Berkshire Hathaway Inc. (NYSE: BRK-A) and Warren Buffett often are followed in corporate America as the undisputed investment kingmakers of all time. And 2013 has been an incredibly strong year, with gains so far of nearly 30% for this year alone. Imagine if Buffett’s gains included all the opportunity cost of past investments that were sold that should not have been. 24/7 Wall St. has evaluated many of the past Warren Buffett and Berkshire Hathaway stock sales and found multiple instances of positions that the Oracle of Omaha never should have surrendered.
The aim is not simply to act as a Monday morning quarterback, nor merely being a critic after the fact. Buffett is not immune from mistakes, but the reality is that his picks through time have been exponentially more significant than his losses. Our aim is to review what happens along the way that interrupts the “buy and hold forever” mentality that Buffett has done so well with over the past five decades or so — and to learn from it.
The reality is that Buffett and Berkshire Hathaway Inc. (NYSE: BRK-B) have made many purchases and sales through time. Some sales were for huge gains, while others were at a loss. Buffett and his portfolio managers have such a great track record and have made such large gains that they do not have to justify any single loss to anyone. That being said, there are solid investing and strategic lessons to be learned here for investors of all sorts.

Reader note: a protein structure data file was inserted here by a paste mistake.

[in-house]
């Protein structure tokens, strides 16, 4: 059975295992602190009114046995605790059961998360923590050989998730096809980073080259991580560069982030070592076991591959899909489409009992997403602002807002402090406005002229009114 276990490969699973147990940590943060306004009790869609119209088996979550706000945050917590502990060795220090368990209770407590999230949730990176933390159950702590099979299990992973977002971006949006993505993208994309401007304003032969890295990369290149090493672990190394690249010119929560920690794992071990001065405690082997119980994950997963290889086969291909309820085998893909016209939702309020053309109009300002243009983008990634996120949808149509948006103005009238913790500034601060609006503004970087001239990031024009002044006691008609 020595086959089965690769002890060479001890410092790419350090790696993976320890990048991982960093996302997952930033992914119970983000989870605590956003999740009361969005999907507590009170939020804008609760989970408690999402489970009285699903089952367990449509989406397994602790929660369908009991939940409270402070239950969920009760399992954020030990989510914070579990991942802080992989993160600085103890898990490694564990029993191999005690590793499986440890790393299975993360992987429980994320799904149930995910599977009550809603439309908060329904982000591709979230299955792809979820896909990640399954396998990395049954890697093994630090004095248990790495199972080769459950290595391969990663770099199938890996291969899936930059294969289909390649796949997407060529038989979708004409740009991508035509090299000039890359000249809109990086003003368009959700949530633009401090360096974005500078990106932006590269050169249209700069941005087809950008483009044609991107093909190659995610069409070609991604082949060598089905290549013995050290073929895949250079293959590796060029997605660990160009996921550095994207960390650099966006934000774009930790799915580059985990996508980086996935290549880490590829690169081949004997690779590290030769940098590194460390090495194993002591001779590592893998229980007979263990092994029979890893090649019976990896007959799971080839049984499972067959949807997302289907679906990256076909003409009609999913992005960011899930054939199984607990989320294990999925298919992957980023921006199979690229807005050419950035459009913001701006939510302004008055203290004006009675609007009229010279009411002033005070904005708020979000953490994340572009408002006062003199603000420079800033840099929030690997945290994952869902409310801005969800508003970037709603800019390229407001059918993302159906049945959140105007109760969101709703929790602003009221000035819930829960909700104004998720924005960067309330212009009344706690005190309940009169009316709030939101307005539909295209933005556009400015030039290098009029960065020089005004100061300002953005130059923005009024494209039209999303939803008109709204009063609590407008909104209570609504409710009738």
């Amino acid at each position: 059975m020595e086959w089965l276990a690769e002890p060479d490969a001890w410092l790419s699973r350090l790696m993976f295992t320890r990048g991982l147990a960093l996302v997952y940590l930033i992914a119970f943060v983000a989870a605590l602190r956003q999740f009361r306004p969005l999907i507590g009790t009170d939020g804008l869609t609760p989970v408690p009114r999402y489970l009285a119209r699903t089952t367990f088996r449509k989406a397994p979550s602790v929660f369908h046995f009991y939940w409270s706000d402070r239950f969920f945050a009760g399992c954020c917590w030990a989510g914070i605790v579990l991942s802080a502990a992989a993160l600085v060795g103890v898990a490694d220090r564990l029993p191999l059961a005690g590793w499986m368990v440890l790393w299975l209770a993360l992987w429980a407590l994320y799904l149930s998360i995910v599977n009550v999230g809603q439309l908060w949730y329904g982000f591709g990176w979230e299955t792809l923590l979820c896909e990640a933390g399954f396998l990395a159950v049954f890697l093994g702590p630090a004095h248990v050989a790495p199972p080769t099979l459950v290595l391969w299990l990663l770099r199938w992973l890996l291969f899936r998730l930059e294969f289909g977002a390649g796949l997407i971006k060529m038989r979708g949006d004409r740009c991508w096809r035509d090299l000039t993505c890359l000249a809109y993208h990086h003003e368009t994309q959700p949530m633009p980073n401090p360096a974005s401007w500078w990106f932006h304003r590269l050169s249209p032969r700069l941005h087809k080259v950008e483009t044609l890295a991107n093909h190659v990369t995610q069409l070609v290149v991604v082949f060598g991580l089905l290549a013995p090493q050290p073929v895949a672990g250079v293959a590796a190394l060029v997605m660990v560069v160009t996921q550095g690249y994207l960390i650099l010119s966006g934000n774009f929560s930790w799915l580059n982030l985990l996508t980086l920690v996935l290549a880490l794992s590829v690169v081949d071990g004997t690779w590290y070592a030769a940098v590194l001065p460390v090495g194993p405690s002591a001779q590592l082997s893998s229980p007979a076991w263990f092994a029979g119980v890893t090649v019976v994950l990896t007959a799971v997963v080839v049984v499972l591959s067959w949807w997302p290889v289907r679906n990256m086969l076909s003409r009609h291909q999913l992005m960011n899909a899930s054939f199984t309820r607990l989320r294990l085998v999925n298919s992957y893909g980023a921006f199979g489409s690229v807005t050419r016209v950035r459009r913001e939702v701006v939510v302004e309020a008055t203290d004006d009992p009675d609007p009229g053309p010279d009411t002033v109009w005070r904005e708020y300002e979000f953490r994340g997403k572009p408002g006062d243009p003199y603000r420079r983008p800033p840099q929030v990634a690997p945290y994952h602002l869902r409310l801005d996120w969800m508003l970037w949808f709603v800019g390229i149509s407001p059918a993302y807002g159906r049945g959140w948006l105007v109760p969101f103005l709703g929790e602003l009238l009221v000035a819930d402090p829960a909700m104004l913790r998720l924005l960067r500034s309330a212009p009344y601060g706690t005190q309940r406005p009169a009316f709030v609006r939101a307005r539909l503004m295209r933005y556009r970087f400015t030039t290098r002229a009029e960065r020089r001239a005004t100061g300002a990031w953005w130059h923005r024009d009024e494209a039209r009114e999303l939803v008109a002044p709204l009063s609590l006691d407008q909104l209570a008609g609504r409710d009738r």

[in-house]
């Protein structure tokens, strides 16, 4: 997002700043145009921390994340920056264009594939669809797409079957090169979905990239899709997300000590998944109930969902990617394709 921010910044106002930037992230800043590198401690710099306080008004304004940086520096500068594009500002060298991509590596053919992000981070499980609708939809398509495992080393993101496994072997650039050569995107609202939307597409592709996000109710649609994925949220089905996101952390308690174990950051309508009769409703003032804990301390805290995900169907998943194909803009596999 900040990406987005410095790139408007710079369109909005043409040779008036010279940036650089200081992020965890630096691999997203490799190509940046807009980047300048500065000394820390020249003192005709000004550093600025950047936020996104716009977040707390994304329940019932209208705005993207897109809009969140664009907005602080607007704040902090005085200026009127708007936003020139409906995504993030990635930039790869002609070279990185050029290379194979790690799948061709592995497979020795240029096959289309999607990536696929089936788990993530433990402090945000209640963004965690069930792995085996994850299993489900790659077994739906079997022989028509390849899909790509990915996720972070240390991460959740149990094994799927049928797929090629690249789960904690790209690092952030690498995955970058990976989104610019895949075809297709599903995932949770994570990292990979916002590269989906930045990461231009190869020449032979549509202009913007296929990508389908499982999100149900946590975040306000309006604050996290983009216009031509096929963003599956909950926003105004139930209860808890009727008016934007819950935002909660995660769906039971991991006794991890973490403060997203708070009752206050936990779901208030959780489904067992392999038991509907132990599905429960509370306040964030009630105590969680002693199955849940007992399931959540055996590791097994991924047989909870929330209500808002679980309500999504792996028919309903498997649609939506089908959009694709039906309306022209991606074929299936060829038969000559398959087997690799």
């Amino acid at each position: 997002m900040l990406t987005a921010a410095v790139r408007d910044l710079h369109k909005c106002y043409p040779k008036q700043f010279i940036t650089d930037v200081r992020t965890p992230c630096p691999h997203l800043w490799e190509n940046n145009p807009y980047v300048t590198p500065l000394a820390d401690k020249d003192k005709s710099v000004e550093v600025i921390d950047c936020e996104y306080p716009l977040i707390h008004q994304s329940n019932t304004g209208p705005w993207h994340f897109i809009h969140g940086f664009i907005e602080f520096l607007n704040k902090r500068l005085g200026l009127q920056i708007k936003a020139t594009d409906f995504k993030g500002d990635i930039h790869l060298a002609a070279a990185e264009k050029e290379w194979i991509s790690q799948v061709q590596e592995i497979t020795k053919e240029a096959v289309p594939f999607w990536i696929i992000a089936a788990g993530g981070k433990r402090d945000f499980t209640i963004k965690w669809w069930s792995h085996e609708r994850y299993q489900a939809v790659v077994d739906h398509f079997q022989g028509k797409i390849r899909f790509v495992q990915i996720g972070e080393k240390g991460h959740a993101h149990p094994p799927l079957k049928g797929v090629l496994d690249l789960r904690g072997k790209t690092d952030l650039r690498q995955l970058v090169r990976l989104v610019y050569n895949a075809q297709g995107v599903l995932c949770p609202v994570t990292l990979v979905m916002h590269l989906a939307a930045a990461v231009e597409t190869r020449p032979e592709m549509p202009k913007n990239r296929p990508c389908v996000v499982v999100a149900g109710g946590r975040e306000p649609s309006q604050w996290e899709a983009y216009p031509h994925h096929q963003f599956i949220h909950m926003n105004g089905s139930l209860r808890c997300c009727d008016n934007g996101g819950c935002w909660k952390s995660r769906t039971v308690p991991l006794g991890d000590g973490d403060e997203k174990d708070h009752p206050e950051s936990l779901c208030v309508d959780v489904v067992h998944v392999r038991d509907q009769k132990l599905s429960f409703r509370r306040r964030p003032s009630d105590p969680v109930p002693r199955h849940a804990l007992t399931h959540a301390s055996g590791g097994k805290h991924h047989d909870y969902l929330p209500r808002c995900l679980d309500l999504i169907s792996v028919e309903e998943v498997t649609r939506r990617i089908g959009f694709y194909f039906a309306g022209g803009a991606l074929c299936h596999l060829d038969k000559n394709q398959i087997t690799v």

Dollar General Corp. (NYSE: DG) was purchased back in 2011 and was initiated almost certainly by Todd Combs. The position started out small at 1.5 million shares, but ultimately it grew to almost 4.5 million shares. This is one that Team Buffett sold out of in 2012 after seeing large gains. The sin in selling out of Dollar General was not the gain, nor was it that the valuation was misread. The sin in selling out here is that the dollar store theme, which is more like an under $5 one now, is a trend of the future for the demographics of America. This was and is a stock to own for the whole decade, and chances are high that this company has much higher share prices ahead, even though it is close to an all-time high now.
General Dynamics Corp. (NYSE: GD) was likely another position that was added on by Combs. It was a new position of more than 3 million shares in the third quarter of 2011 initially. Shares averaged about $60 during that quarter, and they were sold in the second quarter of 2013 when shares averaged about $80. The price was recently around $88, and Wall Street now has a consensus price target of more than $95, plus you get a 2.5% yield even at the all-time highs. Maybe Combs just wanted to lock in the gains here, but the reality is the driving force behind the sale was and remains a mystery.